The European Commission on Monday sought to play down German fears that its regional apple wines will lose their right to be called "wine" under new Brussels legislation.
Plans by EU farm commissioner Mariann Fischer Boel for a sweeping reform of the European wine industry, designed to boost the sector's competitiveness on the global market, include a new definition of what "wine" actually is.
According to the commission proposal, tabled in July and currently under discussion by EU member states, Europe's wine definition should be brought in line with rules by the International Wine Organization.
These rules state that wine is a "product from grapes" -- excluding wines made from other fruits such as apples and berries.
Ms Fischer Boel's proposals last week sparked outrage from German politicians, particularly from the region of Hessen which is famous for its 'Äppelwoi' (apple wine) -- a cider-like drink.
Hessen's prime minister Roland Koch said he was "outraged" by the Brussels-proposed narrow definition of wine, according to German media.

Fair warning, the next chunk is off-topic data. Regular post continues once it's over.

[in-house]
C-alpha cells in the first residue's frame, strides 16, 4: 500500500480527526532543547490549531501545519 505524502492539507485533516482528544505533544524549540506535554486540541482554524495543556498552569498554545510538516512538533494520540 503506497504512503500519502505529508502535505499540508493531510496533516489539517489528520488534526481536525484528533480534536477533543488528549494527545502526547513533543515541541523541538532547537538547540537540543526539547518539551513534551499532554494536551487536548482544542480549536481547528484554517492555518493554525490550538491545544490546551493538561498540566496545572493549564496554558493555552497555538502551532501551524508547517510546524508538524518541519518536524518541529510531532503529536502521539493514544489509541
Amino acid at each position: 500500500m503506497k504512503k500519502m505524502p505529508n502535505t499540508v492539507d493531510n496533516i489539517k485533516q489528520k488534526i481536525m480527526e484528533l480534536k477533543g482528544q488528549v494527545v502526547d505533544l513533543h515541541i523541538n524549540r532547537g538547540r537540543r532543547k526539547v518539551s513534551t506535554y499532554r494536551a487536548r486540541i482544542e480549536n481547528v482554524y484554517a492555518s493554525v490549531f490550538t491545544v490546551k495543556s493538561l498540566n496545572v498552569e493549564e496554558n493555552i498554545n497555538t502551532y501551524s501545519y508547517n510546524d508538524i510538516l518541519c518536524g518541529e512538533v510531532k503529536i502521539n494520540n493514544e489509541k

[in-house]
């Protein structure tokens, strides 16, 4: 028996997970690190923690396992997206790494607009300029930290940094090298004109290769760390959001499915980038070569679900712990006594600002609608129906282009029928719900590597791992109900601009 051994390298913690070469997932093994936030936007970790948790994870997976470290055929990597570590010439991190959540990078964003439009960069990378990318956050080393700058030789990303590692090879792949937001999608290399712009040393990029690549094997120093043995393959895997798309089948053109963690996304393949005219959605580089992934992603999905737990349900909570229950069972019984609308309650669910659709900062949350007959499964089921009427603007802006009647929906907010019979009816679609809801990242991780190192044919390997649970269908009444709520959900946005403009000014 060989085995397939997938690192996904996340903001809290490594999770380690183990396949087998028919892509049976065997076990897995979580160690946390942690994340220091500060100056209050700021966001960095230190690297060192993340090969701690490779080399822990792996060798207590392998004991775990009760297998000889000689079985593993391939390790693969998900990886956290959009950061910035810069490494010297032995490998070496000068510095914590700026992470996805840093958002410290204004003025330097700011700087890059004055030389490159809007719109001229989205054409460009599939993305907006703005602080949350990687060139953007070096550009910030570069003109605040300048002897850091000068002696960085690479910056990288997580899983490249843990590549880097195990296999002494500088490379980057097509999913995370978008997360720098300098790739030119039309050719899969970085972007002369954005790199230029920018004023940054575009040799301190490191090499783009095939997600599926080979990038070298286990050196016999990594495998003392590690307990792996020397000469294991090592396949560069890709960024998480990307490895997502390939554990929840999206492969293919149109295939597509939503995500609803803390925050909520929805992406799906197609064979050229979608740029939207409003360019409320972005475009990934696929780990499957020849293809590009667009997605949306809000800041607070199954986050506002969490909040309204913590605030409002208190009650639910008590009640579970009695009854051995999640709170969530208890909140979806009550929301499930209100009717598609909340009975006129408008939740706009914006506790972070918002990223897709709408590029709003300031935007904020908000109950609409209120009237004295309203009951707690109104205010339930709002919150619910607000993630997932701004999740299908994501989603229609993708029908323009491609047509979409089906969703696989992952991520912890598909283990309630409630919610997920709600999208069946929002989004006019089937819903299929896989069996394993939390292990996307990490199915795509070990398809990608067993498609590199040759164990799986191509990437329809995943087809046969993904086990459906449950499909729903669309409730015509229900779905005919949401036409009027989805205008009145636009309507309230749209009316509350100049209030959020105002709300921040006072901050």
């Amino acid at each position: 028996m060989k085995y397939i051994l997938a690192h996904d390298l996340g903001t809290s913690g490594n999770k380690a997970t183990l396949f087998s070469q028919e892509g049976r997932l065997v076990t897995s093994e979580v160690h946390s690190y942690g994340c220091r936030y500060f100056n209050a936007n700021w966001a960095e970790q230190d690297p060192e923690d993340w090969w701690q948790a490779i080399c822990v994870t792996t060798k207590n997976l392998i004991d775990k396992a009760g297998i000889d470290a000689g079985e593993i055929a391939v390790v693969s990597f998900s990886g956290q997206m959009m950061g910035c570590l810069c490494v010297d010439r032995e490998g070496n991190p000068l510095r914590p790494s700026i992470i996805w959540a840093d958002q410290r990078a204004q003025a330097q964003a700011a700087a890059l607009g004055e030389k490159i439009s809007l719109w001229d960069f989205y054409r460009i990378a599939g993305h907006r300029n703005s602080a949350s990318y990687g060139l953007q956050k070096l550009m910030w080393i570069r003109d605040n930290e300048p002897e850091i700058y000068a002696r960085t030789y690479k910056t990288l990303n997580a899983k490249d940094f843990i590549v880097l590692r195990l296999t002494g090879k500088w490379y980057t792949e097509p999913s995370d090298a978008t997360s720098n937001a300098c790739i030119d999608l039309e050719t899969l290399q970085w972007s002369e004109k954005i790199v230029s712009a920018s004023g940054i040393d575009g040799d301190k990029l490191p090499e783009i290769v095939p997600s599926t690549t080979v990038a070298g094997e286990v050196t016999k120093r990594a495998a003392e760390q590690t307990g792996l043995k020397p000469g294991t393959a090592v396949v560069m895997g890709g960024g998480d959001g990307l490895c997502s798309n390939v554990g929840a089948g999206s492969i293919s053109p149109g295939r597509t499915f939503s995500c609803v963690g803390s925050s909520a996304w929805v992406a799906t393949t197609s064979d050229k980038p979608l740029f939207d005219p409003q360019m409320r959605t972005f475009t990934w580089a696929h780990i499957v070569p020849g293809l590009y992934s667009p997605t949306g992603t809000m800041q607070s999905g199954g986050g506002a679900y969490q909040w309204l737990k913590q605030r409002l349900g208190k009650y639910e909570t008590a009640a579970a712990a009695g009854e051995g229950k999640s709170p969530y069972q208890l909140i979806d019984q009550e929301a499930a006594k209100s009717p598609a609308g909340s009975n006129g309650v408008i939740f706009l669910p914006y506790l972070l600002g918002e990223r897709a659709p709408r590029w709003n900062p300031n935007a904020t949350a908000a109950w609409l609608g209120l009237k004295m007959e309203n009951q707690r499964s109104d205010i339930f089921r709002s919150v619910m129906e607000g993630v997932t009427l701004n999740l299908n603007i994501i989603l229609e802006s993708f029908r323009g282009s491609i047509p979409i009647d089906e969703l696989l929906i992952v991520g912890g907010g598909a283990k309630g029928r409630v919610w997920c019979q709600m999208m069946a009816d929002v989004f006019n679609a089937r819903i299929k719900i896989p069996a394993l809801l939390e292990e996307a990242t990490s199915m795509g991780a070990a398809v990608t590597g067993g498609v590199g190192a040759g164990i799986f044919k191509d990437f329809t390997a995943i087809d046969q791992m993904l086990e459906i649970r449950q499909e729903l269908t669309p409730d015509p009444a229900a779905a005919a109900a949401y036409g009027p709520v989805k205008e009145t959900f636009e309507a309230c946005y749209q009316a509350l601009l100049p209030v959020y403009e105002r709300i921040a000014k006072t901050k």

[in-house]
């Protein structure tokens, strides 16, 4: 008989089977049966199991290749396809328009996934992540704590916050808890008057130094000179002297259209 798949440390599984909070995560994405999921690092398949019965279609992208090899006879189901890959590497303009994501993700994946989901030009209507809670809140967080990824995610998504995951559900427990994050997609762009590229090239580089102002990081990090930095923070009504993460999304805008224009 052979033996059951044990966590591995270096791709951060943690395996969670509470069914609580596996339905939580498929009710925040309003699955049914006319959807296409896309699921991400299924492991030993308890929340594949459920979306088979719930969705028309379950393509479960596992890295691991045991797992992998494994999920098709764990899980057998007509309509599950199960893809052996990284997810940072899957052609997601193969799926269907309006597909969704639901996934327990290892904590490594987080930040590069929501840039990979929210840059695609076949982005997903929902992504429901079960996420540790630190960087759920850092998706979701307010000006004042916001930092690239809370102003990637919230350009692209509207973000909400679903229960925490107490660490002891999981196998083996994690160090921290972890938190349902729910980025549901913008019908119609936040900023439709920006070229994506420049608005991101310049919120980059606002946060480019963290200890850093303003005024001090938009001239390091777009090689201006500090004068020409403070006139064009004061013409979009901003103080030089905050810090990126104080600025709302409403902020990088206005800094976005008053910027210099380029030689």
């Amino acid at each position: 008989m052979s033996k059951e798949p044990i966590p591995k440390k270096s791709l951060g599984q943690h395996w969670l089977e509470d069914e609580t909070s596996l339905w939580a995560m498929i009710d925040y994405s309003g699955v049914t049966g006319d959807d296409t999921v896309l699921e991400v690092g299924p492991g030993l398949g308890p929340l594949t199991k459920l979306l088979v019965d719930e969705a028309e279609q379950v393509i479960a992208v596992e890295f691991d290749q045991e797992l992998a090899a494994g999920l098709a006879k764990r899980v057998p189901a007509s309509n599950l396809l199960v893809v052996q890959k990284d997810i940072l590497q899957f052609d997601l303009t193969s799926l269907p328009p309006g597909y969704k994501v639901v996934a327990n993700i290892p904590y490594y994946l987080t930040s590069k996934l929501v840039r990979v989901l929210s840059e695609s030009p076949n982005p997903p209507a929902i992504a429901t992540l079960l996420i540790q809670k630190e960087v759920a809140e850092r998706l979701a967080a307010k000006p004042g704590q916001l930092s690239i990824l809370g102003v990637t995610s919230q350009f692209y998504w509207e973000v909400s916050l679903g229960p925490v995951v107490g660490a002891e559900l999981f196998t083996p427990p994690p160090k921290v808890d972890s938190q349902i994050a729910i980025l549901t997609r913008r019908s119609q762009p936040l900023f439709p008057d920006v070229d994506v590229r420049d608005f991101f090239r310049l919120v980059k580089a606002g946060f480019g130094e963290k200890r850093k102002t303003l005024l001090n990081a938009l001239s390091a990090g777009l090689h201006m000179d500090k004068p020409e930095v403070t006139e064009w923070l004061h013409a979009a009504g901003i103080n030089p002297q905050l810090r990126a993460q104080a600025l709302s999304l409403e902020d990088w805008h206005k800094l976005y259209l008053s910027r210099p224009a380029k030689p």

"It disregards German and Hessen tradition," he said referring to "centuries-old" apple wine making in his region. "We will not allow our traditional definition to be sacrificed to regulatory madness in Brussels."
Faced with media questions, the commission on Monday appeared to backtrack from its proposals, with Ms Fischer Boel's spokesman saying that "a number of countries, including Germany but also countries from Eastern Europe and the North of Europe have pointed out their concerns for their fruit and berry wines."
"We are fully aware of the issue and fully aware of the importance of the issue," he stated, adding "We will do everything we can to come to a compromise which is acceptable to everyone and is pragmatic."
The Hessen government however on Monday reacted by saying a mere compromise is not enough, with a spokesman stating "This is about continuing long-time rules which have not hurt anybody," according to DPA.
It is not the first time that the EU squabbles over definitions of alcoholic beverages.
The bloc last year saw a name dispute over vodka -- dubbed Europe's "vodka war" -- between the bloc's vodka producing countries.
The discussions pitted member states producing vodka with traditional ingredients -- potatoes and cereals -- against member states using other methods in their vodka, such as sugar beet and grapes.